My inspiration for Going Against Type, was the 1940s Hollywood film, Woman of the Year, starring Katharine Hepburn and Spencer Tracey. Hepburn played a high brow pundit, who rubbishes sport in one of her columns. Tracey is a sports columnist, defending his beloved sport. In the film, however, they meet quite quickly and despite knowing who the other person is, they fall in love.
In Going Against Type, I turned the stereotypes upside down. So Charlotte ‘Charlie’ Regan is the sports buff. At the beginning of the story, she is given a chance to write the new, anonymous sports column, Side Swipe.
My hero, Derry Cullinane is a fashion writer and also writes the back page gossip column The Squire for the rival paper. They fall in love, but they don’t discover that they’ve fallen for their bitter rival.
That build up was fun to write, but very challenging. Charlotte and Derry’s columns had to be sharp. That way, you could see a huge contrast between their weekly banter in their columns – and how they were with each other. It also meant there was more at stake.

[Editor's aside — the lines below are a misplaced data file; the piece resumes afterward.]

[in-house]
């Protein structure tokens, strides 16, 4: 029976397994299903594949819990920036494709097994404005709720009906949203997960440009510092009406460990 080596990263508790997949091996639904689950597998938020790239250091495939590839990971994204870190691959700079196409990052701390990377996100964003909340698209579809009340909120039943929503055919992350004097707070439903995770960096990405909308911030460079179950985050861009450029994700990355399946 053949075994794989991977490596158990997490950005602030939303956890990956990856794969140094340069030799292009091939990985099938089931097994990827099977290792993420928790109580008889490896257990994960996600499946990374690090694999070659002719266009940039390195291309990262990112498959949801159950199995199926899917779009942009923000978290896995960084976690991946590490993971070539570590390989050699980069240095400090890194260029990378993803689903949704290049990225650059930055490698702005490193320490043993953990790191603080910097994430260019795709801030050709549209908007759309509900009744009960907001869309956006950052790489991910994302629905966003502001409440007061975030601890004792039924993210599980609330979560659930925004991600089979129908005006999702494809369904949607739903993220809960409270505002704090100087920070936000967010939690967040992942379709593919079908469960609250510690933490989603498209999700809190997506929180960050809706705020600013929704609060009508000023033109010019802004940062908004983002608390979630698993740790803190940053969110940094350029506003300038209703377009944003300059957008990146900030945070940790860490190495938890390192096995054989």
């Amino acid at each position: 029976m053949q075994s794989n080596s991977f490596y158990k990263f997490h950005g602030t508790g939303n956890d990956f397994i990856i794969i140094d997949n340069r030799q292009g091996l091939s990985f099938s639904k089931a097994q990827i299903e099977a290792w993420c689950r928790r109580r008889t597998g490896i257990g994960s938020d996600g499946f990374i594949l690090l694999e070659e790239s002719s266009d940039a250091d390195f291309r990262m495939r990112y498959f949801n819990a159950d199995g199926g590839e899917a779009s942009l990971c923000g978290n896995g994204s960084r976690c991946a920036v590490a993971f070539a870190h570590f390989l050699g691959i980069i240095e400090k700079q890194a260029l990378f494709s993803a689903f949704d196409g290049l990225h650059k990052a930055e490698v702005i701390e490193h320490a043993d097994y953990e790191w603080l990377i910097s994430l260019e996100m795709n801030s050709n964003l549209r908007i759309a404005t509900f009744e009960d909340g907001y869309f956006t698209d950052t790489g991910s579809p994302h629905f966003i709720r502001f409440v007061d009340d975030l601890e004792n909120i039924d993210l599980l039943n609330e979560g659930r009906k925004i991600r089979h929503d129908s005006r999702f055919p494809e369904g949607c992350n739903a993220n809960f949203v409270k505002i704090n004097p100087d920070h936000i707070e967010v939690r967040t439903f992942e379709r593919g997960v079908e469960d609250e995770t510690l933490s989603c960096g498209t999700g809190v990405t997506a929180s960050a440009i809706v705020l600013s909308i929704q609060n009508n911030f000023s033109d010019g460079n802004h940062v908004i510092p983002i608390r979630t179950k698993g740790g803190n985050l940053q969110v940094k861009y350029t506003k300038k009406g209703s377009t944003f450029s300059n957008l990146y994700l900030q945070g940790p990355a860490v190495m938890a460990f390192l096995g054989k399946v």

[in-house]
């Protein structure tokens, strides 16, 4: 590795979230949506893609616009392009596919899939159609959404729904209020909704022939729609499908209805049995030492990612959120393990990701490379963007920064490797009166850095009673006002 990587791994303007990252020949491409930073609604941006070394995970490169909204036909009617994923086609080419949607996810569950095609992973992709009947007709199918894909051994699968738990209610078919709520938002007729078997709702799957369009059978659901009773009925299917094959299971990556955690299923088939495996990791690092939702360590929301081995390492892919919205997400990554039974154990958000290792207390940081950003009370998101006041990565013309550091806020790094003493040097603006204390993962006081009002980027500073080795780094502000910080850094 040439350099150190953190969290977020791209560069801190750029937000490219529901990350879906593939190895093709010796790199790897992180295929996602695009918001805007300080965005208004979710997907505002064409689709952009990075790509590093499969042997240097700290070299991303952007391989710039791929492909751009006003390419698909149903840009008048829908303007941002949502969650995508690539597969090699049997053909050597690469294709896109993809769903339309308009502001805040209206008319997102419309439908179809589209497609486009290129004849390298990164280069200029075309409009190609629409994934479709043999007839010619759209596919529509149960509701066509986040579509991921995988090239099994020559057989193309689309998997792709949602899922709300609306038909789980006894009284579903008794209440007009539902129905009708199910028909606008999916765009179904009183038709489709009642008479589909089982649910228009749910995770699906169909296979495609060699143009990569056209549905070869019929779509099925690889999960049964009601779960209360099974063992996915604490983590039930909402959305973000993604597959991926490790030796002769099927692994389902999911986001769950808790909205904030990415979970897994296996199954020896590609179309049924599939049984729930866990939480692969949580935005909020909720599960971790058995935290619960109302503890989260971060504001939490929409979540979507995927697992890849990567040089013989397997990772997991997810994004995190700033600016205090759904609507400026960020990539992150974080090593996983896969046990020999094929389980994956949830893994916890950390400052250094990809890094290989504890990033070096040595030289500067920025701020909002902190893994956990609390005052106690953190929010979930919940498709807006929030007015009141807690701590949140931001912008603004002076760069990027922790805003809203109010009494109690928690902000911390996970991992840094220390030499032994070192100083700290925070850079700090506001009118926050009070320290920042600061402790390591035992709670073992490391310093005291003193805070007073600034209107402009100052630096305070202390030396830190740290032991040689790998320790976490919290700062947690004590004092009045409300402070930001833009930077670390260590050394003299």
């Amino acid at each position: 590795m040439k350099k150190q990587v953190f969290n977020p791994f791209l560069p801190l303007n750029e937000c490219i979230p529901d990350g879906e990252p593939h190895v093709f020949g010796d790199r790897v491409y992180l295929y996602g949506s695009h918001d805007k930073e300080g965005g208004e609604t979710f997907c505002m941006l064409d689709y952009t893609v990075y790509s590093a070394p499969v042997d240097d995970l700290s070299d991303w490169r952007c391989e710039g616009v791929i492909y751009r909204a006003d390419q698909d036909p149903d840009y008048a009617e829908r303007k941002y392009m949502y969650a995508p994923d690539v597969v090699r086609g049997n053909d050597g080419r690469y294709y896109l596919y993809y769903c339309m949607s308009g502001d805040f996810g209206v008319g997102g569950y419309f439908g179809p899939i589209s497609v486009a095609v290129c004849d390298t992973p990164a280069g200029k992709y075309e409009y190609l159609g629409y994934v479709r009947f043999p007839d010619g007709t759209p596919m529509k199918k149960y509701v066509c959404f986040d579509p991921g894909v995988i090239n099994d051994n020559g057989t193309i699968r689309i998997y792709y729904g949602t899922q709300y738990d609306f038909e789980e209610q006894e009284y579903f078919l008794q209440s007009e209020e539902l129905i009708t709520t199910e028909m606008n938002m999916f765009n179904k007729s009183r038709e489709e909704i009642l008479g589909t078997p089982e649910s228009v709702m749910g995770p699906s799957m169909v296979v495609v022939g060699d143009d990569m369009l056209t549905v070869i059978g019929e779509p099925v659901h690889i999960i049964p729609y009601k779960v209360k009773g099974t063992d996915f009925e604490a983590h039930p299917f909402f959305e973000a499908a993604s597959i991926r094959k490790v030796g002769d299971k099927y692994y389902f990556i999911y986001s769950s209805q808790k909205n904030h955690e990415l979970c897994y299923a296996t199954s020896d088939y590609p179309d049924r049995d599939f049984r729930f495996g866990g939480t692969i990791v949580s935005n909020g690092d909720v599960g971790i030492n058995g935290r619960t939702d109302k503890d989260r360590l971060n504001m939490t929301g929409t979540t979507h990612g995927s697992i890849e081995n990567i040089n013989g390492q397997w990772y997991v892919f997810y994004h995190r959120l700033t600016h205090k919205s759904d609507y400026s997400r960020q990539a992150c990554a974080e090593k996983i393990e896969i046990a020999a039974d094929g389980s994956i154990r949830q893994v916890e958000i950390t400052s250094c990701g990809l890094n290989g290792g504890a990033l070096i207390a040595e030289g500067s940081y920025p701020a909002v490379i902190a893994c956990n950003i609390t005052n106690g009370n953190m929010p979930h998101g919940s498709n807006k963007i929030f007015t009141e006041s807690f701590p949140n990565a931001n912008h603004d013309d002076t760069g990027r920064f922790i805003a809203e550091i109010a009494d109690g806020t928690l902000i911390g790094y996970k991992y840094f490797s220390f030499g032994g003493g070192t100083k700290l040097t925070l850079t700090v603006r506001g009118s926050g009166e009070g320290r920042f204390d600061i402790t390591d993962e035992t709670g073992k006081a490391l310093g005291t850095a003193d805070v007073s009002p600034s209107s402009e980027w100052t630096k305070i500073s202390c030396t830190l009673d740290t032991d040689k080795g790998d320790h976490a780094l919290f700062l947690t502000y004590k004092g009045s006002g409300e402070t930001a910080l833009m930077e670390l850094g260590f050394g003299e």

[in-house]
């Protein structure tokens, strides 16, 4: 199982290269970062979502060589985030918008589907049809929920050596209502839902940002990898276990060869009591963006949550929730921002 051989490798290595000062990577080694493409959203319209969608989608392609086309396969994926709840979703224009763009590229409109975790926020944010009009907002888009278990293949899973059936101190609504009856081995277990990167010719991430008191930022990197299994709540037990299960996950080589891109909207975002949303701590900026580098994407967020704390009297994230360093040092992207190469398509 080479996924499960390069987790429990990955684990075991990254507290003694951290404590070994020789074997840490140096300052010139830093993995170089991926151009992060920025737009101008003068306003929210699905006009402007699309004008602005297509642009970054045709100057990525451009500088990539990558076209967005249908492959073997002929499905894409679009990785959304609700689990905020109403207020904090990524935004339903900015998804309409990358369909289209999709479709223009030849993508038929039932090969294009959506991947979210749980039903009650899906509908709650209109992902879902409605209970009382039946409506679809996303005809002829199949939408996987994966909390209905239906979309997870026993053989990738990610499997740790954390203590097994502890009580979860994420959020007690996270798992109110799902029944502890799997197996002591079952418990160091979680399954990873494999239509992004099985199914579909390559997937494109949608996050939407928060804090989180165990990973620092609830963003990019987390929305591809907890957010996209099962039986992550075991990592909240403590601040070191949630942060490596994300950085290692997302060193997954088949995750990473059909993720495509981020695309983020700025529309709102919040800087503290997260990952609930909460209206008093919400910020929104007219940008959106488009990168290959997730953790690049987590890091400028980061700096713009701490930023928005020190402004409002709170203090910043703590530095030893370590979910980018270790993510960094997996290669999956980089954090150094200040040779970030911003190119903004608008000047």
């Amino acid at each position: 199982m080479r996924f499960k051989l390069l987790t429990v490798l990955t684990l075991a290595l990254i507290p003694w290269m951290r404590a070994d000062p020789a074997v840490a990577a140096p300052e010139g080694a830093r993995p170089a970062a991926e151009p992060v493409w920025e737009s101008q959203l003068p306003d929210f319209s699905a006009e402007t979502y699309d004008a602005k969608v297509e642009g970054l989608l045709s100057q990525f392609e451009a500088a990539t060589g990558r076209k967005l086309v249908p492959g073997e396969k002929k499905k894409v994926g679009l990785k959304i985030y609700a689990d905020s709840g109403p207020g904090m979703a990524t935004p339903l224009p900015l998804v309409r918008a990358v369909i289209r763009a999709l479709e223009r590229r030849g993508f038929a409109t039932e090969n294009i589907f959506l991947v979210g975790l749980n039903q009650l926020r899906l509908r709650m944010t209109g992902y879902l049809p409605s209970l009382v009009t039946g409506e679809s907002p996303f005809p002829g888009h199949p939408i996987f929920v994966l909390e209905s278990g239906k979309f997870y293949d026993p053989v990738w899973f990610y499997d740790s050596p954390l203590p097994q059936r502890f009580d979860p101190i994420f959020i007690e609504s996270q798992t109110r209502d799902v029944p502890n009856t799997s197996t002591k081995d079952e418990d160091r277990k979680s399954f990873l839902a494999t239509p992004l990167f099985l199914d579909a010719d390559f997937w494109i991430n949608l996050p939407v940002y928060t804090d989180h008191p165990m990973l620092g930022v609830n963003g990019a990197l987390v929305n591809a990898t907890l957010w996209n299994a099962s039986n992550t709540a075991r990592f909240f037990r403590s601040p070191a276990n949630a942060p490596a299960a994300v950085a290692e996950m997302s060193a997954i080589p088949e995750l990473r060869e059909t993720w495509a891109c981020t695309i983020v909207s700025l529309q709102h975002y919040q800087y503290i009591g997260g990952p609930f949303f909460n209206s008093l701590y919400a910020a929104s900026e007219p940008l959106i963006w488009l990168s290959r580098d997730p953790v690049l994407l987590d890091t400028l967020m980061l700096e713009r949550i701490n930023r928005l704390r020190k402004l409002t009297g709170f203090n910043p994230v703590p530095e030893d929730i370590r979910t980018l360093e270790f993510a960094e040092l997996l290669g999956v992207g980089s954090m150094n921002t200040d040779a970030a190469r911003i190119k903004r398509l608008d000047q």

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Excerpt:

‘I hope you like Mexican food,’ said Derry as they drove from Charlotte’s house into the city centre on Thursday evening.
‘Well, I’d love to try it,’ Charlotte said, uncertainly.
‘Maybe another time, so. We’re actually going Greek tonight,’ Derry deadpanned.
Charlotte smiled and snuck a glance over at him from the passenger seat of his twelve year old, very beautiful Ferrari. She placed her hands tentatively over her stomach, trying to calm her nerves.
She’d spend an hour readying herself, much to Helen’s amusement.
‘Why are you so nervous, Charlotte? It’s just a date!’
‘Oh come on, Helen. The last guy I dated was Mr Uptight Conor, and before that I dated sports jocks. Derry is different. He’s Premier League status!’
‘And you’re Scumthorpe United? Take a look at yourself, woman!’
‘I’m not sure what he expects, but I’m not his type, Helen. I’m floundering.’
Helen caught Charlotte’s hands and forced her to meet her gaze.
‘Don’t you dare run yourself down, Charlotte Regan. You’re intelligent and totally gorgeous! But you need to do one thing!’
‘What?’
‘Allow yourself to be a woman! How do I put this without you taking it the wrong way? Don’t talk sport all night. You are incredibly bossy when you start. Let Derry take charge a bit. Allow him to be a man!’

*****

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Sophie’s Encore – by Nicky Wells

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Nicky Wells

A novel need not be a comedy to have content that gives you a smile or a chuckle. So it is with the novels of UK author Nicky Wells. You may remember Nicky from her other novels in the series on Sophie as she takes us through the lives and loves of her rock star friends.